DNA

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Joan Tower


General Info

Year: 2003
Duration: c. 9:00
Difficulty: (see Ratings for explanation)
Publisher: AMP
Cost: Score and Parts - $0.00   |   Score Only - $0.00


Movements

Instrumentation

Player I:
Player II:
Player III:
Player IV:
Player V:



Program Notes

Bradford and Dorothea Endicott commissioned the ten-minute work DNA for Frank Epstein and the NEC Percussion Ensemble.

The premiere performance took place on April 13, 2003 in Jordon Hall, at the New England Conservatory. Frank Epstein subsequently took the piece for performances to the Tanglewood Festival in July/August of 2003.

DNA is written for percussion quintet as a way of capitalizing on the notion of DNA, and its role as the building block of all biological life. Deoxyribonucleic acid, as we know it chemically, is an elegant form, made up of double helixes and double strands in an endless spiraling ribbon. Using this feature as a starting point - the piece is built around pairs of instruments which are featured prominently throughout: high-hats, castanets, timbales, and snares appear in duos — and like the base pairs of DNA — conspire to make a whole work.

The fifth percussionist is primarily a soloist, an outsider to the pairs — playing on temple blocks, tambourine and congas — until he joins them in passages of trios, quartets and quintets.

Joan uses the basic concept of DNA in teaching all the time, when she is urging her students to find the "DNA," or building blocks of an idea for themselves.

DNA is dedicated to Frank Epstein, who is a percussionist with the Boston Symphony Orchestra.

Review

Opening the disc in a wave of vibrant energy, Joan Tower’s DNA is high on impact
David Denton, David's Review Corner,01/06/2011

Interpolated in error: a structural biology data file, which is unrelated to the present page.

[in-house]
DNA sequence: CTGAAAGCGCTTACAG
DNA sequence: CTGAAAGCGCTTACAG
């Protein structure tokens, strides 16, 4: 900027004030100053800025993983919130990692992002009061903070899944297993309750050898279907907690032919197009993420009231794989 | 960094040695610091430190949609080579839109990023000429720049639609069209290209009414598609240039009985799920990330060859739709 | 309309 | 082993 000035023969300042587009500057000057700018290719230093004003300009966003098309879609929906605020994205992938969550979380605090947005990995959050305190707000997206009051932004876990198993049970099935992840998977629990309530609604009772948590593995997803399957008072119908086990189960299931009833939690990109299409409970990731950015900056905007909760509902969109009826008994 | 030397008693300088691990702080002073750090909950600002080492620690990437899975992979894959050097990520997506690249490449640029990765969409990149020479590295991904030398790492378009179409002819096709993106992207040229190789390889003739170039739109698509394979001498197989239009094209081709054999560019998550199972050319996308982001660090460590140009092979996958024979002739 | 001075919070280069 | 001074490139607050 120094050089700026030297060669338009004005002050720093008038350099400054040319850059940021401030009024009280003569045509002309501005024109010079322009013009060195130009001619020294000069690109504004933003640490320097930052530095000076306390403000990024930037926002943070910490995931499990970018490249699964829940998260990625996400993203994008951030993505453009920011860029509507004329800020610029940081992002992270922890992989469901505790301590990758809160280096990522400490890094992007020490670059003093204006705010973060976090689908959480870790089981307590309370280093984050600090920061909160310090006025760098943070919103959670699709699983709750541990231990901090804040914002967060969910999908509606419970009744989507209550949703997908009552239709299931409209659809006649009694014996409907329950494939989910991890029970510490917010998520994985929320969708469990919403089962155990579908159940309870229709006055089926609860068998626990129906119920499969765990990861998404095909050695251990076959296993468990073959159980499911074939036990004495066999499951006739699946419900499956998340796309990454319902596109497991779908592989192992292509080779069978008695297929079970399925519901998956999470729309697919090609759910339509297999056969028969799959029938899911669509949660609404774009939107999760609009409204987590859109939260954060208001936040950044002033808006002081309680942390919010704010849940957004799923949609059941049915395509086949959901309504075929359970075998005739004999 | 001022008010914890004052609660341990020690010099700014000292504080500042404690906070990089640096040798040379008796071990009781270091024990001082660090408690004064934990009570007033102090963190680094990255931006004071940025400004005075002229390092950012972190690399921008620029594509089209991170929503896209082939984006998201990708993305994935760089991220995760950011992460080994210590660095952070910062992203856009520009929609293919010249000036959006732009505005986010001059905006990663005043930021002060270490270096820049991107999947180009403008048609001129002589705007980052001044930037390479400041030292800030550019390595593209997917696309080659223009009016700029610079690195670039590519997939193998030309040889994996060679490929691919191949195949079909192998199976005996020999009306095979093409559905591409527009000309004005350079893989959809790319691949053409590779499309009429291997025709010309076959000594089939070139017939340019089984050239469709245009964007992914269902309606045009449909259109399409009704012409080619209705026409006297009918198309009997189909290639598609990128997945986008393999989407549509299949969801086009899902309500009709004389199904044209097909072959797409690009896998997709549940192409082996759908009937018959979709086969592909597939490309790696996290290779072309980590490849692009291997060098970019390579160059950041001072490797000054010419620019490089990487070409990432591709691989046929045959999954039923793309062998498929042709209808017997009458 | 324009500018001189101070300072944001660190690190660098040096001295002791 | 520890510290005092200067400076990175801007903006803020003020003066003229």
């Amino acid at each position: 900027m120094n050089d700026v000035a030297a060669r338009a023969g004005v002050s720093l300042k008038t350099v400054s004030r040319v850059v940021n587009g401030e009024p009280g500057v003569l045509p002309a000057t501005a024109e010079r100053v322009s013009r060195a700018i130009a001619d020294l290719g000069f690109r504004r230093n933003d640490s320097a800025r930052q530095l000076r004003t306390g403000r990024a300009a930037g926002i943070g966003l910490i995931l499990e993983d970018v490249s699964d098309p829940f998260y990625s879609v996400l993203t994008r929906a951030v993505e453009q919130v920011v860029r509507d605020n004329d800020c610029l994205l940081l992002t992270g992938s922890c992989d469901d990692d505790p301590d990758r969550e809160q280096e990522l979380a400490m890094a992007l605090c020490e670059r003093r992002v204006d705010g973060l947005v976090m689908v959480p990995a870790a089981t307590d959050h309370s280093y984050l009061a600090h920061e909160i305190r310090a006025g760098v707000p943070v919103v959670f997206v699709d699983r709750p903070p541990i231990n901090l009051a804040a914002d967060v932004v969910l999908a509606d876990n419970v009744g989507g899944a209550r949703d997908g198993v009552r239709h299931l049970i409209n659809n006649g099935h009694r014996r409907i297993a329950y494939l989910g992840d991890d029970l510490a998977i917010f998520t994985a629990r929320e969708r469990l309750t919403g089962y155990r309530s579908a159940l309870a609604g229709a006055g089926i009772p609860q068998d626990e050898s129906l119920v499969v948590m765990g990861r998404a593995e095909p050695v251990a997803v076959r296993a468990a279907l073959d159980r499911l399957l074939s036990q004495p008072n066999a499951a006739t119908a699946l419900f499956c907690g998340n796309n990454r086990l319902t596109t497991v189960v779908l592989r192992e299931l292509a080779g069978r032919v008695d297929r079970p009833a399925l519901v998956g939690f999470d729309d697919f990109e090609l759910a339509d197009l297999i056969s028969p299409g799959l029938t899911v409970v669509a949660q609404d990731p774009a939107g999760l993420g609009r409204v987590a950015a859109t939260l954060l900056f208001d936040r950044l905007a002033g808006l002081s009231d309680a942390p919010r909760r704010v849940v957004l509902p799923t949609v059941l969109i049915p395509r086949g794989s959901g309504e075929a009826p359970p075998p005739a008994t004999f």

Joan Tower’s DNA begins with silence, progresses to rhythms on bells and the symbol, and then adds wood blocks for timbre. The wood blocks present what could almost be called a theme, with a pentatonic-sounding pattern. Tower certainly has a good sense of timbre in her orchestration for percussion, perhaps the result of her having lived in South America as a child. This is a visceral piece, one in which the listener can truly feel the rhythms.
V. Vasan, Allmusic.com,01/06/2011

...a tightly choreographed, texturally engaging work for percussion quintet
Allan Kozinn, The New York Times,09/05/2011

Tower's love for sheer sound is further evident in DNA, in which five percussionists share delicate and thunderous patterns by brushing, tapping and striking an assortment of instruments. What results is no bangfest but a varied unfolding of glistening sonorities and rhythmic complexities.
Donald Rosenberg, Cleveland Plain Dealer,01/01/0001

Errata

Awards

Commercial Discography

Online Recordings

Recent Performances

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Works for Percussion by this Composer

DNAPercussion Quintet
Percussion Quartet (Tower)Percussion Quartet
Small (for percussion solo) - Multiple Percussion
Small Plus - Percussion Quartet
Strike ZonesSolo Percussion; Multiple Percussion; Orchestra



Additional Resources



References